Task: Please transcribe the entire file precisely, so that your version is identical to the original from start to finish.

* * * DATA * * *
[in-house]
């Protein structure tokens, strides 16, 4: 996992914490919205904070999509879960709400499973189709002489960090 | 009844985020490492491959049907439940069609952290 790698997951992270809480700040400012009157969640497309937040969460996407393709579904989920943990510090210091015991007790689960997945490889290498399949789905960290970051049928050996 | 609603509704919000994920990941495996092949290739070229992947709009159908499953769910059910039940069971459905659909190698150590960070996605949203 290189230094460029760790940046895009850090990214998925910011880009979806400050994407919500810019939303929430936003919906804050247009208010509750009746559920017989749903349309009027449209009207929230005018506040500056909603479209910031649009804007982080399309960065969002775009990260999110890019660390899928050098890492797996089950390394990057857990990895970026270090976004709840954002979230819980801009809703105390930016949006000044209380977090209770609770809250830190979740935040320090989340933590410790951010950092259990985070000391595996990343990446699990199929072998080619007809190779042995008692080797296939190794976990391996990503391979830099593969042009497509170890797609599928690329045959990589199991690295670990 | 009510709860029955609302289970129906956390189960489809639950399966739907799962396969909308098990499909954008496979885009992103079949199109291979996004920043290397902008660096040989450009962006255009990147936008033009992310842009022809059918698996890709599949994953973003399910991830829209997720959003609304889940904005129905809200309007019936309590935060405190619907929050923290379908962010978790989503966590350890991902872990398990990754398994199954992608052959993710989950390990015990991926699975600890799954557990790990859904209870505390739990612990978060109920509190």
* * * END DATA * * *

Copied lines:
[in-house]
């Protein structure tokens, strides 16, 4: 996992914490919205904070999509879960709400499973189709002489960090 | 009844985020490492491959049907439940069609952290 790698997951992270809480700040400012009157969640497309937040969460996407393709579904989920943990510090210091015991007790689960997945490889290498399949789905960290970051049928050996 | 609603509704919000994920990941495996092949290739070229992947709009159908499953769910059910039940069971459905659909190698150590960070996605949203 290189230094460029760790940046895009850090990214998925910011880009979806400050994407919500810019939303929430936003919906804050247009208010509750009746559920017989749903349309009027449209009207929230005018506040500056909603479209910031649009804007982080399309960065969002775009990260999110890019660390899928050098890492797996089950390394990057857990990895970026270090976004709840954002979230819980801009809703105390930016949006000044209380977090209770609770809250830190979740935040320090989340933590410790951010950092259990985070000391595996990343990446699990199929072998080619007809190779042995008692080797296939190794976990391996990503391979830099593969042009497509170890797609599928690329045959990589199991690295670990 | 009510709860029955609302289970129906956390189960489809639950399966739907799962396969909308098990499909954008496979885009992103079949199109291979996004920043290397902008660096040989450009962006255009990147936008033009992310842009022809059918698996890709599949994953973003399910991830829209997720959003609304889940904005129905809200309007019936309590935060405190619907929050923290379908962010978790989503966590350890991902872990398990990754398994199954992608052959993710989950390990015990991926699975600890799954557990790990859904209870505390739990612990978060109920509190």